This book examines the influence of John Marston, typically seen as a minor figure among early modern dramatists, on his colleague Ben Jonson. While Marston is usually famed more for his very public rivalry with Jonson than for the quality of his plays, this book argues that such a view of Marston seriously underestimates his importance to the theatre of his time. In it, the author contends that Marston's plays represent an experiment in a new kind of satiric drama, with origins in the humanist tradition of serio ludere. His works-deliberately unpredictable, inconsistent and metatheatrical-subvert theatrical conventions and provide confusingly multiple perspectives on the action, forcing their spectators to engage actively with the drama and the moral dilemmas that it presents.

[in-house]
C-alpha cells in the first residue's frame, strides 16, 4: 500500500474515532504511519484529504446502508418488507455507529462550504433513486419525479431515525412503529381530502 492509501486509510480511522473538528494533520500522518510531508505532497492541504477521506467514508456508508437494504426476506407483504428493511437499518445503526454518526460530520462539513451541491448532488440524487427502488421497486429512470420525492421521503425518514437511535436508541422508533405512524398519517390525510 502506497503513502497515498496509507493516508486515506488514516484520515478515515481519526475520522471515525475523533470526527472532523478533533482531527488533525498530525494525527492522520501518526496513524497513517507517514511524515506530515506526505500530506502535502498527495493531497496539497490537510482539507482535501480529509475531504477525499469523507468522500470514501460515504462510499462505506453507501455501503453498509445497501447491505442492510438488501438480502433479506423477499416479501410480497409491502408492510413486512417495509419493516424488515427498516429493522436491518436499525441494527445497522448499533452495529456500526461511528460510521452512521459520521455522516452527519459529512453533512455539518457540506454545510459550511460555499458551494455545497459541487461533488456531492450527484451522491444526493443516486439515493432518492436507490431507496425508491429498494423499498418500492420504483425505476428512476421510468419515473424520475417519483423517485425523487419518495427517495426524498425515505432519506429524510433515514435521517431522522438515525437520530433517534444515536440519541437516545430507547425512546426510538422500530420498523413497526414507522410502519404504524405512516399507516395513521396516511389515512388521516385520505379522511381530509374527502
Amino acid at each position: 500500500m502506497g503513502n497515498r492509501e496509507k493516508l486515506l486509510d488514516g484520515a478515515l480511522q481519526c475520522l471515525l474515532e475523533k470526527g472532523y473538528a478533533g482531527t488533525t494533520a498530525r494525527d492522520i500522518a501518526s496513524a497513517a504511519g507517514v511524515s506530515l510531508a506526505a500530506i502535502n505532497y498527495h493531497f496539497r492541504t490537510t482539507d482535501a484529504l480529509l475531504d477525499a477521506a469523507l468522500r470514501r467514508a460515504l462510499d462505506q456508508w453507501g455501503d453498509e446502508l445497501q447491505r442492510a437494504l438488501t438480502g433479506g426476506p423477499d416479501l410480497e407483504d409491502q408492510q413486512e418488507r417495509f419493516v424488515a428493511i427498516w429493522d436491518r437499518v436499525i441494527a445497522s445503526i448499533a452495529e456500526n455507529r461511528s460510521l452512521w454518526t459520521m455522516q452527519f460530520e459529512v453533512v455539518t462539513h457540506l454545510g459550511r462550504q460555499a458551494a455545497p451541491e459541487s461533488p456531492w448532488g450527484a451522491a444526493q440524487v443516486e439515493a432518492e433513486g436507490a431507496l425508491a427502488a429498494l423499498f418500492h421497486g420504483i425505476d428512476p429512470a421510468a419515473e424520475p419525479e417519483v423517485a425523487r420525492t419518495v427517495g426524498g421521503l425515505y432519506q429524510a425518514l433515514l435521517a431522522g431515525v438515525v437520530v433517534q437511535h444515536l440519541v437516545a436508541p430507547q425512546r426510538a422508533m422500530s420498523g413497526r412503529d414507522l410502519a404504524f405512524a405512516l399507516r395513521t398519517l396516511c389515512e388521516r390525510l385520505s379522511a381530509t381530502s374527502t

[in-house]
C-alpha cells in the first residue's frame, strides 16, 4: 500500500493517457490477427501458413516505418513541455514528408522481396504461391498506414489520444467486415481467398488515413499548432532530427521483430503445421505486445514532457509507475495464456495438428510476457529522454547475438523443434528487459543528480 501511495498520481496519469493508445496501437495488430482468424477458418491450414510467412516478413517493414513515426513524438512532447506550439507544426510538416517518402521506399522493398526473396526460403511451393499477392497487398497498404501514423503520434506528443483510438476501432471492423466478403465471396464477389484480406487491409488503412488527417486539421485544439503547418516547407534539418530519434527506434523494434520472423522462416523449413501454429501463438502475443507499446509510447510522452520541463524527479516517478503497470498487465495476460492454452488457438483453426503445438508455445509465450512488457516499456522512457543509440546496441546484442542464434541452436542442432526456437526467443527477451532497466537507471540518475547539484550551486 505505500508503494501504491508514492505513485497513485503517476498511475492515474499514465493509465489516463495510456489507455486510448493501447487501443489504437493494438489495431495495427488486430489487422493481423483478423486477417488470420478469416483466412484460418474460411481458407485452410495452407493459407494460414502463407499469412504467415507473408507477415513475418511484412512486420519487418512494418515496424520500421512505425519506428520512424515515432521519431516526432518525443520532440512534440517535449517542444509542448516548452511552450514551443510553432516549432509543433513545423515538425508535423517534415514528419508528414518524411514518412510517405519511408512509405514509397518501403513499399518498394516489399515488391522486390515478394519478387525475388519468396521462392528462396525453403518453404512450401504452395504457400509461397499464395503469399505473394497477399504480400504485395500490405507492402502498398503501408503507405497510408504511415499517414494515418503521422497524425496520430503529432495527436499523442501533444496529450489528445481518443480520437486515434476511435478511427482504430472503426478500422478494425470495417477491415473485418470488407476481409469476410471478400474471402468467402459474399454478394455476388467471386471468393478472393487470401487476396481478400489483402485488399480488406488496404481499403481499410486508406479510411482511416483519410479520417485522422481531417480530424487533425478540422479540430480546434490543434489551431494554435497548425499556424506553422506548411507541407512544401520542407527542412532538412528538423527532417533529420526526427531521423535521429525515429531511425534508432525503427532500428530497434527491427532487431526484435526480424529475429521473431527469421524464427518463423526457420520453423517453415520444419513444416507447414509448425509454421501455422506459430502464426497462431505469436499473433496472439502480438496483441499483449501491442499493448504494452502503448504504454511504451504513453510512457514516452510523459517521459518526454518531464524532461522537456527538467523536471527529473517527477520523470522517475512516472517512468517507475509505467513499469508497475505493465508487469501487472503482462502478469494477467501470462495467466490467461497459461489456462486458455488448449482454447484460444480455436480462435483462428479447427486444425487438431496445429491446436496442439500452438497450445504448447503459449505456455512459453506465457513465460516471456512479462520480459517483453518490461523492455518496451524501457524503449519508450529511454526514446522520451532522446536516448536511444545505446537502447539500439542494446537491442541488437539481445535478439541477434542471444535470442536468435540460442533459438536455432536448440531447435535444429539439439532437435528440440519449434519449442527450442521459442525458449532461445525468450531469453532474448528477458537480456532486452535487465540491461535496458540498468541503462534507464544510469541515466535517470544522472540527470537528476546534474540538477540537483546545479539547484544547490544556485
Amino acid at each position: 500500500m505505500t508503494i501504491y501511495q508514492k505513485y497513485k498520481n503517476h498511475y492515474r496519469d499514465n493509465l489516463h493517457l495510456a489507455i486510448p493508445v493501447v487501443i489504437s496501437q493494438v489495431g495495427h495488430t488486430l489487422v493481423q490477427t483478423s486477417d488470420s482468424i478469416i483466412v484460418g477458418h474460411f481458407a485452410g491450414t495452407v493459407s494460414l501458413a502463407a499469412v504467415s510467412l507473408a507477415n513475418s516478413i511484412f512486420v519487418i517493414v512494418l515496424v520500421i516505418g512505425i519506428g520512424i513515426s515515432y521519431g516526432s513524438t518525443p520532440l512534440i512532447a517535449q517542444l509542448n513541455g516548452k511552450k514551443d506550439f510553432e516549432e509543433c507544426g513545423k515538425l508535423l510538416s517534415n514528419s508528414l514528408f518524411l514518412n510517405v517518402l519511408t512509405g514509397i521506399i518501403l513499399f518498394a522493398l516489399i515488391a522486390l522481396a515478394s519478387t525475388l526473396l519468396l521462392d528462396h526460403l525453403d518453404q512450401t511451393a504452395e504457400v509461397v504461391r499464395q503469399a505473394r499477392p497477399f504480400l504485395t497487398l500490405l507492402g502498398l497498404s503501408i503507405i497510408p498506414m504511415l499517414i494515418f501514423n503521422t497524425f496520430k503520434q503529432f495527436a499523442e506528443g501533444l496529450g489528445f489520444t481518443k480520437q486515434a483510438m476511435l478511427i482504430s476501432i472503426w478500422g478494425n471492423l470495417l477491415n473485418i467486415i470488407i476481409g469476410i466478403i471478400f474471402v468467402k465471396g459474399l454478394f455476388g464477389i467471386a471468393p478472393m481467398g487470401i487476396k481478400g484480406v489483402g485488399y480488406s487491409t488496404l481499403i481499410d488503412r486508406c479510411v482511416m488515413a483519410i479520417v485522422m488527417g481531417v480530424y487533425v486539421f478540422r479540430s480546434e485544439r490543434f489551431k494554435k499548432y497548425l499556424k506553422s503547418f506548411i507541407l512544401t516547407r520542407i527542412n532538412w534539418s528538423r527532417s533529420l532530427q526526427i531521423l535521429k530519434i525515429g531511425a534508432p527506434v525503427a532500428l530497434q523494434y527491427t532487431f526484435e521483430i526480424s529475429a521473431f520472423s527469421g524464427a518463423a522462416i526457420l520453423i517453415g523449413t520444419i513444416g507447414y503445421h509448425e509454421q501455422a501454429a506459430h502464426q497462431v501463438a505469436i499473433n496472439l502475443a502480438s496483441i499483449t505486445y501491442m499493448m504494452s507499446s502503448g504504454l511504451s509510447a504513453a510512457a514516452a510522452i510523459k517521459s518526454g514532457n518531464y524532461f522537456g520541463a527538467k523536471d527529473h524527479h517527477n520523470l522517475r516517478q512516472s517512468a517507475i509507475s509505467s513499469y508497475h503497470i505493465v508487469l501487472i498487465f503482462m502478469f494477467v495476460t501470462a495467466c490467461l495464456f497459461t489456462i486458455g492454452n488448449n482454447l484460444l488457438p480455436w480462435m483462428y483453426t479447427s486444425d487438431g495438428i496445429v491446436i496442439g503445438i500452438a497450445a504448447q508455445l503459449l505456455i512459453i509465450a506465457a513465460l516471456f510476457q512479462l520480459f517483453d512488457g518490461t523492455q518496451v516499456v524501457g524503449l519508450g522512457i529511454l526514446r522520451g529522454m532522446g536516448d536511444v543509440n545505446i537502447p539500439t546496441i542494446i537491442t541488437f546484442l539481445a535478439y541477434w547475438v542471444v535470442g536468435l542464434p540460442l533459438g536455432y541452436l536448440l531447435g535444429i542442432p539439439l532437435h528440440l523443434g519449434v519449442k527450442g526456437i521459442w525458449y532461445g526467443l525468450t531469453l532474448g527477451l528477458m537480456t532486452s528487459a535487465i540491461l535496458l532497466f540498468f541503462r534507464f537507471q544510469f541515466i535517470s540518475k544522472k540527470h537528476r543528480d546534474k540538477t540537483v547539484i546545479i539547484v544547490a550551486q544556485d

The book argues that Marston's work thus anticipates and perhaps influenced the mid-period work of Ben Jonson, in plays such as Sejanus, Volpone and The Alchemist.